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SAT0347 Cartilaginous Uric Acid Deposition in Advanced Osteoarthritis: Innocent Bystander or Promotor of Cartilage Destruction?
  1. T. Bongartz1,
  2. O. M. Andre2,
  3. R. J. Sierra2,
  4. H. D. Arlen2,
  5. T. J. Michael2
  1. 1Rheumatology
  2. 2MAYO CLINIC, Rochester, United States

Abstract

Objectives Recent studies have suggested that synovial fluid uric acid could contribute to tissue inflammation, disease severity and progression of osteoarthritis (OA). Intraarticular uric acid has been associated with OA disease severity and may promote cartilage destruction through inflammasome activation (1).

We aimed to explore if intraarticular uric acid deposition does indeed occur in patients with OA of the knee who have never experienced an episode of gout.

Methods We recruited patients with advanced OA of the knee and no history of gout who were scheduled to undergo knee replacement surgery.

All subjects underwent dual-energy computed tomography (DECT) scanning of the target joint. DECT images were screened for areas of monosodium urate (MSU) deposition.

During knee replacement surgery, samples of tibial and femoral condyle cartilage, menisci and synovium were obtained. Areas of possible MSU deposition as identified through DECT were particularly targeted for sample collection.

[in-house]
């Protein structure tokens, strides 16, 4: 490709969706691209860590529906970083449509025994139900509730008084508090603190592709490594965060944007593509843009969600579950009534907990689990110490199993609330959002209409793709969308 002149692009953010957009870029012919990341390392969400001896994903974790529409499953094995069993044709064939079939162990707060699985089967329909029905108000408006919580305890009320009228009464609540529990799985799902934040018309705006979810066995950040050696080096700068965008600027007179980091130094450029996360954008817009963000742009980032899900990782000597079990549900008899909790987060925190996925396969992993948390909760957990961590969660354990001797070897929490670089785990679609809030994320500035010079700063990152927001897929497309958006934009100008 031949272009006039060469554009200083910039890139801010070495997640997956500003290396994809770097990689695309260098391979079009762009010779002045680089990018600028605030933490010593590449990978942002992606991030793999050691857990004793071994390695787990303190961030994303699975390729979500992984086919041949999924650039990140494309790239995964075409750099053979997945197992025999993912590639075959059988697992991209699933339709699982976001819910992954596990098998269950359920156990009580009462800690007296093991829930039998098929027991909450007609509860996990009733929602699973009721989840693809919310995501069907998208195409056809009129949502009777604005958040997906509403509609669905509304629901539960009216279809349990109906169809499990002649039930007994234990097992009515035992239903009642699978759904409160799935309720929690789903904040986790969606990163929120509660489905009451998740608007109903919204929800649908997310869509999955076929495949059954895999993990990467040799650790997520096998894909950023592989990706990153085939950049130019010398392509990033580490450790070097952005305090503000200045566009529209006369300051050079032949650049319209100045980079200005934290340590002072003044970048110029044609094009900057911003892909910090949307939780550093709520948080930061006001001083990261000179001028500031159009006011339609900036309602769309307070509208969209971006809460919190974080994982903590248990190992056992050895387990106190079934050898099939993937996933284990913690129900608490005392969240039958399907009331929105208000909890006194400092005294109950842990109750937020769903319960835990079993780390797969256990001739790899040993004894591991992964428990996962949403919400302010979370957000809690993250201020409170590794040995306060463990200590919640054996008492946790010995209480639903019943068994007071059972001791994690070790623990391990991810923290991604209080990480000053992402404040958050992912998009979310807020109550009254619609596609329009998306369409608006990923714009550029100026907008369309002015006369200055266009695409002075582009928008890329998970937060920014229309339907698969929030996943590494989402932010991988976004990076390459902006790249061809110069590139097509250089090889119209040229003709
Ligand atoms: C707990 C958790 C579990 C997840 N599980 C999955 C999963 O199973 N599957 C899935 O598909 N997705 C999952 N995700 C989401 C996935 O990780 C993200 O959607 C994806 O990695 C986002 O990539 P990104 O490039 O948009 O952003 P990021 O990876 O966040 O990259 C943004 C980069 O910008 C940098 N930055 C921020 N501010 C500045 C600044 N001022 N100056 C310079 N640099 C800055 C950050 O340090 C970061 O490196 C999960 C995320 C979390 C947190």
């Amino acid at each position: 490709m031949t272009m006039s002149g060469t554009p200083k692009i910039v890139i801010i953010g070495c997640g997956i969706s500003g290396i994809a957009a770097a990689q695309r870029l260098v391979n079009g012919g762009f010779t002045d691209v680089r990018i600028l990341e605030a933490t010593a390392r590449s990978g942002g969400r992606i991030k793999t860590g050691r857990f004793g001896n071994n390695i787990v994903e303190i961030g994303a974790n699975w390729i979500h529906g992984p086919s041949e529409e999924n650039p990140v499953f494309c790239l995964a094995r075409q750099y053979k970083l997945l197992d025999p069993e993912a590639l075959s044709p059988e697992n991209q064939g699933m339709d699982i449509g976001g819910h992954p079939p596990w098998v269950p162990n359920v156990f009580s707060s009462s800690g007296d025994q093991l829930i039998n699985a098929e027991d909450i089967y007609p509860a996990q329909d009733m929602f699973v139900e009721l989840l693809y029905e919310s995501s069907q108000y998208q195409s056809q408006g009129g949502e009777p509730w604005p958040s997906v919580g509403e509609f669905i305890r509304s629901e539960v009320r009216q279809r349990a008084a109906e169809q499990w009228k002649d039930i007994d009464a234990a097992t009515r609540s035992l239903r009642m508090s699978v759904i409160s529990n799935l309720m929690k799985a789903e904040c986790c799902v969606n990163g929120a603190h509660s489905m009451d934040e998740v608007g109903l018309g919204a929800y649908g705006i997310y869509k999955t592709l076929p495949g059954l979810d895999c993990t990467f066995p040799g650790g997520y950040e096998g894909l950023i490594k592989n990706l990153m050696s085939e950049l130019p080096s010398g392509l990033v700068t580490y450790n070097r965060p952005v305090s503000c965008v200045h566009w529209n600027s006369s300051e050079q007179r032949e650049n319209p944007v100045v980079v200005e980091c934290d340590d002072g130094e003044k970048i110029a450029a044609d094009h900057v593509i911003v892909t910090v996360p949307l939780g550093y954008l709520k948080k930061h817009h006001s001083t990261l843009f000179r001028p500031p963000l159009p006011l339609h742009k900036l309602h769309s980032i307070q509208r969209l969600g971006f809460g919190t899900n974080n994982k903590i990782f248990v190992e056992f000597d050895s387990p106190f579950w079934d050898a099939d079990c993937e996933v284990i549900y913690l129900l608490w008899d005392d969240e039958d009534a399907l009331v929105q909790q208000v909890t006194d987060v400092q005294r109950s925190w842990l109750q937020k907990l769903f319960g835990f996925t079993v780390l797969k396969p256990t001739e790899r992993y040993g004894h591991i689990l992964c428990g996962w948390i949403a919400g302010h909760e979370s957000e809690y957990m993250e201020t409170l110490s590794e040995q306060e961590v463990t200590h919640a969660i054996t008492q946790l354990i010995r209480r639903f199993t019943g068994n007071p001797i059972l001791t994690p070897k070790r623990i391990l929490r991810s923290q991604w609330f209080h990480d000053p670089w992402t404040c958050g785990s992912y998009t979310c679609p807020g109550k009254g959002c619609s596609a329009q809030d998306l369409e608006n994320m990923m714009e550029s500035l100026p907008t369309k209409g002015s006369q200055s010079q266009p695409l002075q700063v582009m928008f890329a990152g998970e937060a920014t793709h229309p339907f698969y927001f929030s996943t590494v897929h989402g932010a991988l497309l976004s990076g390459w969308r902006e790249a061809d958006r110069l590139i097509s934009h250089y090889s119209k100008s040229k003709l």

A musculoskeletal pathologist performed bright field (DeGalantha and H&E stains) and polarizing microscopy and recorded the presence of MSU crystals in a descriptive manner.

Results 5 patients with advanced OA of the knee underwent DECT. In all subjects, DECT indicated areas of MSU deposition within the joint cartilage and the menisci.

In 4 of these 5 patients, histopathology examination confirmed presence of MSU crystal clusters in the cartilage and/or menisci. In 2 patients, MSU deposition also involved the synovium. Of note, synovial fluid in all patients was negative for MSU crystals as detected by polarizing microscopy. The mean serum uric acid level was 5.7mg/dl, range 5.0-6.4 mg/dl.

Conclusions This small pilot study revealed evidence of cartilaginous uric acid deposition in the majority of patients with advanced osteoarthritis.

Future studies will have to confirm this finding in a larger patient cohort and clarify if intracartilaginous urate crystals accelerate cartilage damage or are deposited simply a result of matrix exposure and subsequent monosodium urate crystallization without significant effects on disease progression.

Disclosure of Interest None Declared

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